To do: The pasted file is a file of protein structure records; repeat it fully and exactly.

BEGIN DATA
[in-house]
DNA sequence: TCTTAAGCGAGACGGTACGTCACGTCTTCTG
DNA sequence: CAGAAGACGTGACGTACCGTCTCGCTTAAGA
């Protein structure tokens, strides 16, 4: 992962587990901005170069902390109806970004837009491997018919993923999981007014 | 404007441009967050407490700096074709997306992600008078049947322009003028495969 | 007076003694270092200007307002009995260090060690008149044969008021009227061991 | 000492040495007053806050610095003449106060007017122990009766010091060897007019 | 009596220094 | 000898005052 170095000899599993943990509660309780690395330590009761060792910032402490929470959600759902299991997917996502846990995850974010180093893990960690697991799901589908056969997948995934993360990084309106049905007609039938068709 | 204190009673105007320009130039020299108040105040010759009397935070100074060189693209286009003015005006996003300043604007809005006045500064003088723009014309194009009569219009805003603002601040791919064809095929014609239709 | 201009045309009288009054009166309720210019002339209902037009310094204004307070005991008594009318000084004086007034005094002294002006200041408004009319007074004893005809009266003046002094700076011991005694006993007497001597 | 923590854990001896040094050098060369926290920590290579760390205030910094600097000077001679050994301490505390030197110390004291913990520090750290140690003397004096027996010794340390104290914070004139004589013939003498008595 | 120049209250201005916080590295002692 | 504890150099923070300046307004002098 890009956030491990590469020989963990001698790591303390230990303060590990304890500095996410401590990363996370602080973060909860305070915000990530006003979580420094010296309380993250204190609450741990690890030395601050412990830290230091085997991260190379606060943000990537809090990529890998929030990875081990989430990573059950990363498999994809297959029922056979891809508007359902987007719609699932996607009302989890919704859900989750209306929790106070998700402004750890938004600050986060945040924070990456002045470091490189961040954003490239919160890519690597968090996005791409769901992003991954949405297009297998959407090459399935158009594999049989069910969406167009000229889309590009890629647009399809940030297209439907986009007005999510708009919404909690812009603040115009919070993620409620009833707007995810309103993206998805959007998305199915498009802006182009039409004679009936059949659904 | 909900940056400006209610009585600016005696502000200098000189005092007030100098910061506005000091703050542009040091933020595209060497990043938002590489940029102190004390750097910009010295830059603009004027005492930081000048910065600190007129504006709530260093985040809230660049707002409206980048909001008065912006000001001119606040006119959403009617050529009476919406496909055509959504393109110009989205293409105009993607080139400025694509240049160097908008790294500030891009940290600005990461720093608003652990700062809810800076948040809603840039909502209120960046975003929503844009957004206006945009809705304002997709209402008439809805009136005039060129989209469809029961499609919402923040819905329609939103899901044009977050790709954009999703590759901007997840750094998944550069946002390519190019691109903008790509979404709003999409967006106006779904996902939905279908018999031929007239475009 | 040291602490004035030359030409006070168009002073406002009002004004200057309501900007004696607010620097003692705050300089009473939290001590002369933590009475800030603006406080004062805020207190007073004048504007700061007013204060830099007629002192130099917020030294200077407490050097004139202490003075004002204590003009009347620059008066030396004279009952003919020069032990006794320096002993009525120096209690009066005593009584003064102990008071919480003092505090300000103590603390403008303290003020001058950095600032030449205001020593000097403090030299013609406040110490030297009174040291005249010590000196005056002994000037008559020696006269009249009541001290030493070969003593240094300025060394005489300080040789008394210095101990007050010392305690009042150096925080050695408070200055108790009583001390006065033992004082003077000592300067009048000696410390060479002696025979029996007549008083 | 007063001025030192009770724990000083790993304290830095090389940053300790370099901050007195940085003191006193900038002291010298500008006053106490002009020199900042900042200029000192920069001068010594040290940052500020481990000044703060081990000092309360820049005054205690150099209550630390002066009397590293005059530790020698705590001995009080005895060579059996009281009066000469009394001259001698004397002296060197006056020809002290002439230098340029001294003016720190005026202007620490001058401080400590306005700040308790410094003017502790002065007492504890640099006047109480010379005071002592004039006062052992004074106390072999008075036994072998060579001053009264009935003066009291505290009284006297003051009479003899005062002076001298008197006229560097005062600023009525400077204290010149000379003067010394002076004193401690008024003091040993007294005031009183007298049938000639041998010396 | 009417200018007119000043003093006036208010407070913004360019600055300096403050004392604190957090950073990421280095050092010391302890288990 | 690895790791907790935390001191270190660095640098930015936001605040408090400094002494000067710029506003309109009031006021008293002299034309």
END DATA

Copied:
[in-house]
DNA sequence: TCTTAAGCGAGACGGTACGTCACGTCTTCTG
DNA sequence: CAGAAGACGTGACGTACCGTCTCGCTTAAGA
């Protein structure tokens, strides 16, 4: 992962587990901005170069902390109806970004837009491997018919993923999981007014 | 404007441009967050407490700096074709997306992600008078049947322009003028495969 | 007076003694270092200007307002009995260090060690008149044969008021009227061991 | 000492040495007053806050610095003449106060007017122990009766010091060897007019 | 009596220094 | 000898005052 170095000899599993943990509660309780690395330590009761060792910032402490929470959600759902299991997917996502846990995850974010180093893990960690697991799901589908056969997948995934993360990084309106049905007609039938068709 | 204190009673105007320009130039020299108040105040010759009397935070100074060189693209286009003015005006996003300043604007809005006045500064003088723009014309194009009569219009805003603002601040791919064809095929014609239709 | 201009045309009288009054009166309720210019002339209902037009310094204004307070005991008594009318000084004086007034005094002294002006200041408004009319007074004893005809009266003046002094700076011991005694006993007497001597 | 923590854990001896040094050098060369926290920590290579760390205030910094600097000077001679050994301490505390030197110390004291913990520090750290140690003397004096027996010794340390104290914070004139004589013939003498008595 | 120049209250201005916080590295002692 | 504890150099923070300046307004002098 890009956030491990590469020989963990001698790591303390230990303060590990304890500095996410401590990363996370602080973060909860305070915000990530006003979580420094010296309380993250204190609450741990690890030395601050412990830290230091085997991260190379606060943000990537809090990529890998929030990875081990989430990573059950990363498999994809297959029922056979891809508007359902987007719609699932996607009302989890919704859900989750209306929790106070998700402004750890938004600050986060945040924070990456002045470091490189961040954003490239919160890519690597968090996005791409769901992003991954949405297009297998959407090459399935158009594999049989069910969406167009000229889309590009890629647009399809940030297209439907986009007005999510708009919404909690812009603040115009919070993620409620009833707007995810309103993206998805959007998305199915498009802006182009039409004679009936059949659904 | 909900940056400006209610009585600016005696502000200098000189005092007030100098910061506005000091703050542009040091933020595209060497990043938002590489940029102190004390750097910009010295830059603009004027005492930081000048910065600190007129504006709530260093985040809230660049707002409206980048909001008065912006000001001119606040006119959403009617050529009476919406496909055509959504393109110009989205293409105009993607080139400025694509240049160097908008790294500030891009940290600005990461720093608003652990700062809810800076948040809603840039909502209120960046975003929503844009957004206006945009809705304002997709209402008439809805009136005039060129989209469809029961499609919402923040819905329609939103899901044009977050790709954009999703590759901007997840750094998944550069946002390519190019691109903008790509979404709003999409967006106006779904996902939905279908018999031929007239475009 | 040291602490004035030359030409006070168009002073406002009002004004200057309501900007004696607010620097003692705050300089009473939290001590002369933590009475800030603006406080004062805020207190007073004048504007700061007013204060830099007629002192130099917020030294200077407490050097004139202490003075004002204590003009009347620059008066030396004279009952003919020069032990006794320096002993009525120096209690009066005593009584003064102990008071919480003092505090300000103590603390403008303290003020001058950095600032030449205001020593000097403090030299013609406040110490030297009174040291005249010590000196005056002994000037008559020696006269009249009541001290030493070969003593240094300025060394005489300080040789008394210095101990007050010392305690009042150096925080050695408070200055108790009583001390006065033992004082003077000592300067009048000696410390060479002696025979029996007549008083 | 007063001025030192009770724990000083790993304290830095090389940053300790370099901050007195940085003191006193900038002291010298500008006053106490002009020199900042900042200029000192920069001068010594040290940052500020481990000044703060081990000092309360820049005054205690150099209550630390002066009397590293005059530790020698705590001995009080005895060579059996009281009066000469009394001259001698004397002296060197006056020809002290002439230098340029001294003016720190005026202007620490001058401080400590306005700040308790410094003017502790002065007492504890640099006047109480010379005071002592004039006062052992004074106390072999008075036994072998060579001053009264009935003066009291505290009284006297003051009479003899005062002076001298008197006229560097005062600023009525400077204290010149000379003067010394002076004193401690008024003091040993007294005031009183007298049938000639041998010396 | 009417200018007119000043003093006036208010407070913004360019600055300096403050004392604190957090950073990421280095050092010391302890288990 | 690895790791907790935390001191270190660095640098930015936001605040408090400094002494000067710029506003309109009031006021008293002299034309």